Iodine Investigators!

Source Institutions

Source Institutions

Add to list Go to activity
Activity link broken? See if it's at the internet archive
In this activity on page 7 of the PDF (Chemistry—It’s Elemental), learners use iodine to identify foods that contain starch. Compare the starch content of a ripe banana, an overripe banana, milk, and flour mixed with water. Use this experiment to introduce learners to starch and how our bodies use starch to break down nutrients during digestion.
Safety notes: DO NOT eat any tested foods or the iodine. Wear goggles. Follow the safety tips on the bottom of page 7 as well as Milli's safety tips on page 5.

Quick Guide

Preparation Time:
Under 5 minutes

Learning Time:
10 to 30 minutes

Estimated Materials Cost:
$1 - $5 per student

Age Range:
Ages 6 - 14

Resource Types:
Activity, Experiment/Lab Activity

English, Spanish

Materials List (per student)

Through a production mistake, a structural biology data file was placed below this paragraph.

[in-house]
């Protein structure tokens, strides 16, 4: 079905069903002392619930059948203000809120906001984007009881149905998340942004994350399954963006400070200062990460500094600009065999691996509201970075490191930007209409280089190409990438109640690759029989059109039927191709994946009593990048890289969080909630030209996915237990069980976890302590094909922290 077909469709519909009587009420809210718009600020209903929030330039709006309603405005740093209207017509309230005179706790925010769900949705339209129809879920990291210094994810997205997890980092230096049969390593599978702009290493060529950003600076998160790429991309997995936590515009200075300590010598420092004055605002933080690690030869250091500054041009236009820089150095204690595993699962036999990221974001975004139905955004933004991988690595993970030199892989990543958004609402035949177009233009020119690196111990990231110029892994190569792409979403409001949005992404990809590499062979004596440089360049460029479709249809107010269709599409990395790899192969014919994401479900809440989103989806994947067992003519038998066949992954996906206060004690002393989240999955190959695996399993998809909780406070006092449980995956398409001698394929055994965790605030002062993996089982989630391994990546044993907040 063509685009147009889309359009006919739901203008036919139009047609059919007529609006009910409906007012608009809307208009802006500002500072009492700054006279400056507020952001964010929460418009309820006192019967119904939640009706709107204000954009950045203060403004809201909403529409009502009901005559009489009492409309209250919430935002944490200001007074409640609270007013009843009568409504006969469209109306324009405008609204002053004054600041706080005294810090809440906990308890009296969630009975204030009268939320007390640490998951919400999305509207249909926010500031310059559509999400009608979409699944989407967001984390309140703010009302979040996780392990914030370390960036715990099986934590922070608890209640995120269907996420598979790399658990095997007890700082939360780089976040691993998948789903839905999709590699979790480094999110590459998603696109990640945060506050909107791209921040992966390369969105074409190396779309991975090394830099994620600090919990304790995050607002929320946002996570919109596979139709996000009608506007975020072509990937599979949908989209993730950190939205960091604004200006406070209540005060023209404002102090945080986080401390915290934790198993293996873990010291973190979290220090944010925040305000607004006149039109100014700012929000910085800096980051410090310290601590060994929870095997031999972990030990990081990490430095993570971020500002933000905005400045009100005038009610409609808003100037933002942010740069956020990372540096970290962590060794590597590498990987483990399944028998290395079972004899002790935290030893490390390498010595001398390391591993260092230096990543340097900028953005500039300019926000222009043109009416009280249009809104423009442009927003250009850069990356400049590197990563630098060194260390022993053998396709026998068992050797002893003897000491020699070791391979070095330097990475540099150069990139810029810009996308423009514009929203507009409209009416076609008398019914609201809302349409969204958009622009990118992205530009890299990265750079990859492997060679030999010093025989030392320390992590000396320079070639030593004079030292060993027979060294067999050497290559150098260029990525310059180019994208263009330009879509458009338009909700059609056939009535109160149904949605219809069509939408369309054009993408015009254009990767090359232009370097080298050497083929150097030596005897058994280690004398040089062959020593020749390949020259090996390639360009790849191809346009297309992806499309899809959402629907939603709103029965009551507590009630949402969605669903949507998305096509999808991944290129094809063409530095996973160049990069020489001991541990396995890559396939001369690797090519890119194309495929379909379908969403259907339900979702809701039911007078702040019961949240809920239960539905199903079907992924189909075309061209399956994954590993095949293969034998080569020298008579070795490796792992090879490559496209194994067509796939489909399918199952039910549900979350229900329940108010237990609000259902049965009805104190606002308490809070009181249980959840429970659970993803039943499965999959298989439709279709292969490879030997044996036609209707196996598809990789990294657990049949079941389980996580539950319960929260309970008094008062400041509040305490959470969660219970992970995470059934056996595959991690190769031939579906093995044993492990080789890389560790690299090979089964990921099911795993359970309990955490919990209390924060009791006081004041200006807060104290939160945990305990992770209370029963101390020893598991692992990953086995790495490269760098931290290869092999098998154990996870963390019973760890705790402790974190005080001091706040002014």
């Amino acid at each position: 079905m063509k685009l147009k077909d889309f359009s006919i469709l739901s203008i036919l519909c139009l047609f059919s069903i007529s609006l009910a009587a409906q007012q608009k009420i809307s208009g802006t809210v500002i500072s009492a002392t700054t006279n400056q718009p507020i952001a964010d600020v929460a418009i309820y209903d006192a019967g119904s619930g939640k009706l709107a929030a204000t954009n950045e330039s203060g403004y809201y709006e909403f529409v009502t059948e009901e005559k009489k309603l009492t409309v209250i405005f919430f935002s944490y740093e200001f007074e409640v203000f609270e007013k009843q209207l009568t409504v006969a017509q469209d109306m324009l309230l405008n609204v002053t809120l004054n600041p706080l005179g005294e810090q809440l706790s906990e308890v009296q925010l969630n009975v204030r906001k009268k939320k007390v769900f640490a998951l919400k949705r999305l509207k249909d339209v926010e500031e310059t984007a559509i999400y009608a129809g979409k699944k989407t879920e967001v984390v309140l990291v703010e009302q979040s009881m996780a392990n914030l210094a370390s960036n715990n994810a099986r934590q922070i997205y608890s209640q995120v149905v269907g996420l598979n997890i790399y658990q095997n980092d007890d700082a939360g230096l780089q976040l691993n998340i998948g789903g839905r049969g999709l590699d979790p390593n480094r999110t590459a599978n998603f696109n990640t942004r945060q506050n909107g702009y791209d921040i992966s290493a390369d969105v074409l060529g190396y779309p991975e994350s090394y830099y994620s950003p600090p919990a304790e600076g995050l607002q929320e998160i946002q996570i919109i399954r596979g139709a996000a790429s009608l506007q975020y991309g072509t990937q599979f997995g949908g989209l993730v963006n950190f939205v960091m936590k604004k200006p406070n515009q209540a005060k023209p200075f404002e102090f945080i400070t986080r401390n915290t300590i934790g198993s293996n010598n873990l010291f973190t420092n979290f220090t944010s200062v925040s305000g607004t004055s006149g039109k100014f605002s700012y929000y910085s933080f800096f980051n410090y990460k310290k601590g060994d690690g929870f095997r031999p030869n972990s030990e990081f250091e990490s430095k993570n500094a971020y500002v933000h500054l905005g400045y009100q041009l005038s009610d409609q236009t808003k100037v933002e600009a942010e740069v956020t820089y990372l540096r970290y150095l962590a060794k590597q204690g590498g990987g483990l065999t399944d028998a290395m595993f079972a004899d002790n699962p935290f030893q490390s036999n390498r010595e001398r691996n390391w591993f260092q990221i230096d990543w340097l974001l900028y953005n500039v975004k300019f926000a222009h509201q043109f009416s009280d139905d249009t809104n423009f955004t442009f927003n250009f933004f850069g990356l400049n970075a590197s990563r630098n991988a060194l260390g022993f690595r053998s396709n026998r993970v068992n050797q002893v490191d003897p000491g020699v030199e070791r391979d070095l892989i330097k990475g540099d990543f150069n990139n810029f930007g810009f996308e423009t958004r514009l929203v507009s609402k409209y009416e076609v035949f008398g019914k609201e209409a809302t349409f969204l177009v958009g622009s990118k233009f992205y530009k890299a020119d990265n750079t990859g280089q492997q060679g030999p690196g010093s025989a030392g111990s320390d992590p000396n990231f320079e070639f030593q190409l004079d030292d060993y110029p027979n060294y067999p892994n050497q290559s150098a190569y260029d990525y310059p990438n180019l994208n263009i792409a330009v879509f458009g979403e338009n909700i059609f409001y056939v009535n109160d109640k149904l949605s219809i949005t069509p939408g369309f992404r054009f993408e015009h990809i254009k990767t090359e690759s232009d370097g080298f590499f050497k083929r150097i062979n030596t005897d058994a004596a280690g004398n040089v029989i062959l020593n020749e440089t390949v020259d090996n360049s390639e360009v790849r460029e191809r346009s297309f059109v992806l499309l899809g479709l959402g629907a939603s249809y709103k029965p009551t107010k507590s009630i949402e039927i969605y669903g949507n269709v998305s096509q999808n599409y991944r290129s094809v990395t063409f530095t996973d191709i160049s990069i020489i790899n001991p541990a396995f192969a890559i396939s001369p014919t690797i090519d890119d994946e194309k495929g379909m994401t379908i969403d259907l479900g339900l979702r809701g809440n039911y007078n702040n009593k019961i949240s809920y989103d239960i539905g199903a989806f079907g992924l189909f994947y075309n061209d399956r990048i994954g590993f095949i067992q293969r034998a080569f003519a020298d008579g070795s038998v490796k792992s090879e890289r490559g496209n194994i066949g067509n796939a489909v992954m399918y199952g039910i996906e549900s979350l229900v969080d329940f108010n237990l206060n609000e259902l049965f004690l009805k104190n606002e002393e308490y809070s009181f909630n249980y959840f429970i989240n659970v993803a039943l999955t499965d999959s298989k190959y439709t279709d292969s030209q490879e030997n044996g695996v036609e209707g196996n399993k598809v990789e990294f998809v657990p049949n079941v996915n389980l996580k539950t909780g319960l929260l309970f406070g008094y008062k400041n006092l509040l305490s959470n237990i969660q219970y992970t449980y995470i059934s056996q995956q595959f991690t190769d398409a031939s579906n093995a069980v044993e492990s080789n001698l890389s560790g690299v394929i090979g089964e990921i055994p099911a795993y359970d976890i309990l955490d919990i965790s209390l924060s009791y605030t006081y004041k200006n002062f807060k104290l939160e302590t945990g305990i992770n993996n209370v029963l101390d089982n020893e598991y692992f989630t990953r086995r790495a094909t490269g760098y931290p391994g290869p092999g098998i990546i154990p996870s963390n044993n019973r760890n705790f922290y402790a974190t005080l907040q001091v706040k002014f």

• dropper
  • iodine
  • 1 tablespoon of flour mixed with 1/3 cup of water
  • 1/3 cup of milk, for comparison
  • starchy foods to test: banana slices that are overripe (turning brown) and unripe (green)
  • 2 plastic cups or containers
  • measuring spoons
  • 2 paper plates
  • paper towels


  • Life Sciences
    • Diversity of Life
      • Plants
    • Human Body
      • Digestion
      • Health and Nutrition
  • Physical Sciences
    • Chemistry
      • Chemical Bonding
      • Chemical Reactions
      • Acids and Bases
      • Chemistry of Life
      • Solutions
    • Structure and Properties of Matter
      • Atomic Structure
  • The Nature of Science
    • The Scientific Process
      • Conducting Investigations
      • Gathering Data
      • Formulating Explanations
      • Communicating Results

Informal Categories

  • Food and Cooking
  • Nature and Environment


To use this activity, learners need to:

  • see
  • see color
  • read
  • touch

Learning styles supported:

  • Involves hands-on or lab activities


Foreign language versions of this resource:

Access Rights:

  • Free access


  • Office of Community Activities, American Chemical Society


  • All rights reserved, American Chemical Society, 2009